I had the opportunity to travel through much of Morocco in June, and the experience definitely left an impression on me. This was my first trip to the African continent, and I enjoyed meeting a variety of interesting people along the way: numerous small business owners in the ancient medinas of Fes, crew members filming the newest James Bond movie sequel in Tangier, a nomadic Berber family dwelling in a cave, fellow tourists in the Sahara Desert and Muslims nearly everywhere observing Ramadan. The sounds of a call to prayer echoing through a quiet valley and the vision of the setting sun amidst enormous desert sand dunes are among the most mesmerizing experiences that I have encountered while traveling. New developments that I witnessed, such as solar panels powering tent villages in the desert and sustainable water harvesting methods to mitigate desertification, also piqued my interest in exploring innovations in Africa in greater depth.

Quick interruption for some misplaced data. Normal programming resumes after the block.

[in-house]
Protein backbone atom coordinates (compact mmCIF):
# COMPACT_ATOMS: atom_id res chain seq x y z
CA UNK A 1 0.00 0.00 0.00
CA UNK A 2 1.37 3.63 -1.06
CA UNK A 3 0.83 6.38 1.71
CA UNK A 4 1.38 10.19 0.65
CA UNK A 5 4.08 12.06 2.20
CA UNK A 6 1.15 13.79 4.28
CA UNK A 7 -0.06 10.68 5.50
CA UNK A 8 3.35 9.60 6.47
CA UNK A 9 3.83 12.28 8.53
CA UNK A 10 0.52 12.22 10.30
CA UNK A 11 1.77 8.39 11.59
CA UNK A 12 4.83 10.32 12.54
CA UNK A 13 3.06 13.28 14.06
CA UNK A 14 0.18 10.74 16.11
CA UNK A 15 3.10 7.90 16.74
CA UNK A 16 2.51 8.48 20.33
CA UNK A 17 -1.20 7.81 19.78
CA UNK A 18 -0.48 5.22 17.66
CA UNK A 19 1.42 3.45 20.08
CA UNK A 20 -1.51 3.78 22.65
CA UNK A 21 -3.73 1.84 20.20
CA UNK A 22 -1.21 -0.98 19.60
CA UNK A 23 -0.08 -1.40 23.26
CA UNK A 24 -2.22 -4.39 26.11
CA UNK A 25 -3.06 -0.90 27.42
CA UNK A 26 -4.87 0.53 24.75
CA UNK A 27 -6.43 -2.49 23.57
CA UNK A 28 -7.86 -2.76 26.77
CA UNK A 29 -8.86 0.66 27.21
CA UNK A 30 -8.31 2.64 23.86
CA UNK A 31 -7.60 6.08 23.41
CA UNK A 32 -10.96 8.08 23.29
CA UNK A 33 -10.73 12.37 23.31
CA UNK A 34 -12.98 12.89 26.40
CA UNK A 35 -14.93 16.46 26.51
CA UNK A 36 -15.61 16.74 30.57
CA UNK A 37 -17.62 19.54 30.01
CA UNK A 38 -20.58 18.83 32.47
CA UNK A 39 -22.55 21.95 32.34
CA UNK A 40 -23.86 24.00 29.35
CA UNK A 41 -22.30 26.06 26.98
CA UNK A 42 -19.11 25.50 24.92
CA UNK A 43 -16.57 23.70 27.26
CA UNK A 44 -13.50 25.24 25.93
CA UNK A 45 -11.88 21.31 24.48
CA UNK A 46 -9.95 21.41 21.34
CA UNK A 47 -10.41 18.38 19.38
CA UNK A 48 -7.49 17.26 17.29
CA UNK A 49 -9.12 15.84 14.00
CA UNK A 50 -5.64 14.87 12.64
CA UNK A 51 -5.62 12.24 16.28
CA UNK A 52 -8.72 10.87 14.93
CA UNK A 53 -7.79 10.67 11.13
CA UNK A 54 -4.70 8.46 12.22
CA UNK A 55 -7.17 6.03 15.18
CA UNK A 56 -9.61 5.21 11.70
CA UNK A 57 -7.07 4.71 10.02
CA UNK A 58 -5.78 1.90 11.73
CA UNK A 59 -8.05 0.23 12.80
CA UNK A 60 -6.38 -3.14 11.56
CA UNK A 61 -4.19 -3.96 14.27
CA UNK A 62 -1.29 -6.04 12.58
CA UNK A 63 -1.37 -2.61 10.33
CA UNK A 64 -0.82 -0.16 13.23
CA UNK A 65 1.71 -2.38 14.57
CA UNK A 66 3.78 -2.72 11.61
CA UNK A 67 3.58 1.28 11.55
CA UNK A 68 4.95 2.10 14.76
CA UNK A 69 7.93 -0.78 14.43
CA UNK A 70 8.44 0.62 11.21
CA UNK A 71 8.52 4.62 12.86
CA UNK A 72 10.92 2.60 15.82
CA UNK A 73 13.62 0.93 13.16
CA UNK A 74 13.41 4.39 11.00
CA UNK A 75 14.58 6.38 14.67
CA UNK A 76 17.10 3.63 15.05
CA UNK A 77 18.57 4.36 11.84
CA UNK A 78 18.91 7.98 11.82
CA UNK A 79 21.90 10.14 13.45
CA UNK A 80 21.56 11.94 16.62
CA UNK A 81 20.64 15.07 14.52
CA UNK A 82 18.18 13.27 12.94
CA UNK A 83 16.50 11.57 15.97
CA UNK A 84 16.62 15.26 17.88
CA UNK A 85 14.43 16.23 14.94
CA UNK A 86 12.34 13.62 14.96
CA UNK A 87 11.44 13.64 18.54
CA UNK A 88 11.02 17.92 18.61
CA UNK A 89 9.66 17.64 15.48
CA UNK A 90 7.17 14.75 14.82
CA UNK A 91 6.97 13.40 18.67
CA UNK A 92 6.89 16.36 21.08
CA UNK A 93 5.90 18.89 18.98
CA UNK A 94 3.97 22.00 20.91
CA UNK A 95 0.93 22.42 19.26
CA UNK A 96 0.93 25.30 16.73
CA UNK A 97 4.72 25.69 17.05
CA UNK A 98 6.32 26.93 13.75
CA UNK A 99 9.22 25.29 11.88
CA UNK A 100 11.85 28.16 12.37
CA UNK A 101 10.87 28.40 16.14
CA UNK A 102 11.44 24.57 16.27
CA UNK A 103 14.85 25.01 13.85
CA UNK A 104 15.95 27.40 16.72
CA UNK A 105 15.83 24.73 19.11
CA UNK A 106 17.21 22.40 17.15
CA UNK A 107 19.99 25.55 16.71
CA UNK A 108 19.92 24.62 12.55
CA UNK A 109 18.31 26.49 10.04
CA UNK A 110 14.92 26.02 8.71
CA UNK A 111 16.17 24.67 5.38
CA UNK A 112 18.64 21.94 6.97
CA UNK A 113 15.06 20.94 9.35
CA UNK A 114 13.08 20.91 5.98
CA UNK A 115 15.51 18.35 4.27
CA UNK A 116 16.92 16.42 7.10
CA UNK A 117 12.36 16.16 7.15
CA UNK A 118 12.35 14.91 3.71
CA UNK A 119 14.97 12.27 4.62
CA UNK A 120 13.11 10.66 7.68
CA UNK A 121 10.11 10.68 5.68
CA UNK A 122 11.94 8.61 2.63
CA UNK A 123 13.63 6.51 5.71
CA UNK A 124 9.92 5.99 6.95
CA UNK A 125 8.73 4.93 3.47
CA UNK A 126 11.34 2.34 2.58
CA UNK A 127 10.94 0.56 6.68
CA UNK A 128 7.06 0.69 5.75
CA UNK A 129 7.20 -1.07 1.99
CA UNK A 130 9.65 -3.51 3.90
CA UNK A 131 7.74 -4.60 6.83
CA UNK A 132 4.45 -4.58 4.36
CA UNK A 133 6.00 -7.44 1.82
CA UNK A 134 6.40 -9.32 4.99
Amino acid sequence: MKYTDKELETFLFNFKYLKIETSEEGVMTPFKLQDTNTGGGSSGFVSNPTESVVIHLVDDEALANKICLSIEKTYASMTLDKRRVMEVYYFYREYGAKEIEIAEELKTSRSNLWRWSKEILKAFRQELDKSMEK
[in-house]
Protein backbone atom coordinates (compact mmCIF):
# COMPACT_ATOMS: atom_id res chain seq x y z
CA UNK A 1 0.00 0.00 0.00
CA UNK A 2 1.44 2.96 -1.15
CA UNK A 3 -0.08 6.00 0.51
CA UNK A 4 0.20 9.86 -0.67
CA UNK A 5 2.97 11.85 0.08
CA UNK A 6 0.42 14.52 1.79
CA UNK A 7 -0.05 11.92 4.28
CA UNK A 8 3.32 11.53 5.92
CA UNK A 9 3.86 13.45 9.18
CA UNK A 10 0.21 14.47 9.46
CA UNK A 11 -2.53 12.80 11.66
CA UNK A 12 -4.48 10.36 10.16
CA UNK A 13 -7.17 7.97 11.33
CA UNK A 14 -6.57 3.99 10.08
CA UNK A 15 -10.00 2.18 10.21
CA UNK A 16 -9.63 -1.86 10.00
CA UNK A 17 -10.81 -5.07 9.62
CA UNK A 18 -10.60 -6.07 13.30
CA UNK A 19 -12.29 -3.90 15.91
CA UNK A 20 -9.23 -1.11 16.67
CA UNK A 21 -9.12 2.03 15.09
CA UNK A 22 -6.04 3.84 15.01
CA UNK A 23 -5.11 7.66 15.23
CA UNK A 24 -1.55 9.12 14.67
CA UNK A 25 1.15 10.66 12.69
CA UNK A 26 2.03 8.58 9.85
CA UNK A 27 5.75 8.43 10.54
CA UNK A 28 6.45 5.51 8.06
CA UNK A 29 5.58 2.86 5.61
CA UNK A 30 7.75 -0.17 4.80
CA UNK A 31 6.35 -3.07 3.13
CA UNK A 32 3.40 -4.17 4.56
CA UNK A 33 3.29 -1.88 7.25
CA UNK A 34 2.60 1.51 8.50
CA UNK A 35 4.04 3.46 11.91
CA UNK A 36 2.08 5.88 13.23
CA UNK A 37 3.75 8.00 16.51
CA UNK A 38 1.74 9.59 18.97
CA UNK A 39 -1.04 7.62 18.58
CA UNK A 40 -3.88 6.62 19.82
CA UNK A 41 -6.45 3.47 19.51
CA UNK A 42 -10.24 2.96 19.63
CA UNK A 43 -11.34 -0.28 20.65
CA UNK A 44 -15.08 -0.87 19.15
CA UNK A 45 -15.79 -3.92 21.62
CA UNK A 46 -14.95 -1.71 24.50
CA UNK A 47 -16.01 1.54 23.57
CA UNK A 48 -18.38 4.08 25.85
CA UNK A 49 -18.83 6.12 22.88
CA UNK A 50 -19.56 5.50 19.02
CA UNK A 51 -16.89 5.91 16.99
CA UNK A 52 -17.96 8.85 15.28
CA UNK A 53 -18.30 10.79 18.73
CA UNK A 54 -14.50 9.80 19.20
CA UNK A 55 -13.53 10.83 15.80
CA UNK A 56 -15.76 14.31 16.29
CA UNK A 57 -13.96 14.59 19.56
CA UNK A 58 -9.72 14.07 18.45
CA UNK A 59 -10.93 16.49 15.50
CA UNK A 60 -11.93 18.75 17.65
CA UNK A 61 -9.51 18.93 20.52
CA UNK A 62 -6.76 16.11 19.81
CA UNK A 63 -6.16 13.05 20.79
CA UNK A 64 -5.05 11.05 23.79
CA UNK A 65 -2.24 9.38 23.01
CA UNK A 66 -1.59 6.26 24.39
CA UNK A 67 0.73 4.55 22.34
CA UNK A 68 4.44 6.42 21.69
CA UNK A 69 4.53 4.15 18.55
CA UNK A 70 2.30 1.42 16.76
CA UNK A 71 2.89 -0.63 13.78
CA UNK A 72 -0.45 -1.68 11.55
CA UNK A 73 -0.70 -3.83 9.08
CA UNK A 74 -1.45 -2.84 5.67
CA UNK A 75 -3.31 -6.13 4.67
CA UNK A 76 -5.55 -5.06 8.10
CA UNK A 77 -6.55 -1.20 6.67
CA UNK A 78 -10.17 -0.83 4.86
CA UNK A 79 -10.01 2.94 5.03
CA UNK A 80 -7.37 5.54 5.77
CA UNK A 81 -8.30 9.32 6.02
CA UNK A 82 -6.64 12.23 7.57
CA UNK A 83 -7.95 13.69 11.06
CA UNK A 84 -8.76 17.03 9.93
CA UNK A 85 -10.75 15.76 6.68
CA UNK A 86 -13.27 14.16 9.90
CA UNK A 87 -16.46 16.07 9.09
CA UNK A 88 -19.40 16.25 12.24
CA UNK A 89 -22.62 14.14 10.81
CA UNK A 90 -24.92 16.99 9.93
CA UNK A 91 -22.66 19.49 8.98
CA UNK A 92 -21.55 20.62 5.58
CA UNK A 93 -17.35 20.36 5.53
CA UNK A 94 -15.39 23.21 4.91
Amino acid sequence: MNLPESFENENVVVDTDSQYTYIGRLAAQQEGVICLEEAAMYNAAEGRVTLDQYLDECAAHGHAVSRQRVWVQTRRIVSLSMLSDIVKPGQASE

Despite the ongoing challenges in parts of the Middle East and North Africa (as reflected in the international news), I felt quite welcome and safe. Indeed, the Moroccan economy is growing rapidly, and its leaders have made tourism and infrastructure enhancements into major strategic priorities. I was pleased to see that IBMers collaborate in some of these projects; for instance, the capital city of Rabat won a bid against 140 other cities for IBM’s Smarter Cities Challenge in 2012. The transport system of the Rabat greater metropolitan area was facing the critical issue of population growth (from roughly 1.77 million to an anticipated 2.7 million people in 2025), which will likely lead to greater traffic congestion, increased urbanization, and disintegrated, disconnected, and often manual technology systems. The Smarter Cities project proposed a strategy for safer, more efficient public transport that included, among other things, integrating multiple agencies through the creation of a transportation authority, publishing realistic and constantly updated arrival schedules, and monitoring staffing levels and rewarding high performance. (For more information about the project, visit IBM team member Sonya Miller’s blog). According to a 2014 UN report on world urbanization prospects, the global urban population will increase by more than two-thirds by 2050, with nearly 90 percent of the increase in urban areas of Africa and Asia, so there is considerable need for new infrastructure solutions to handle this growth.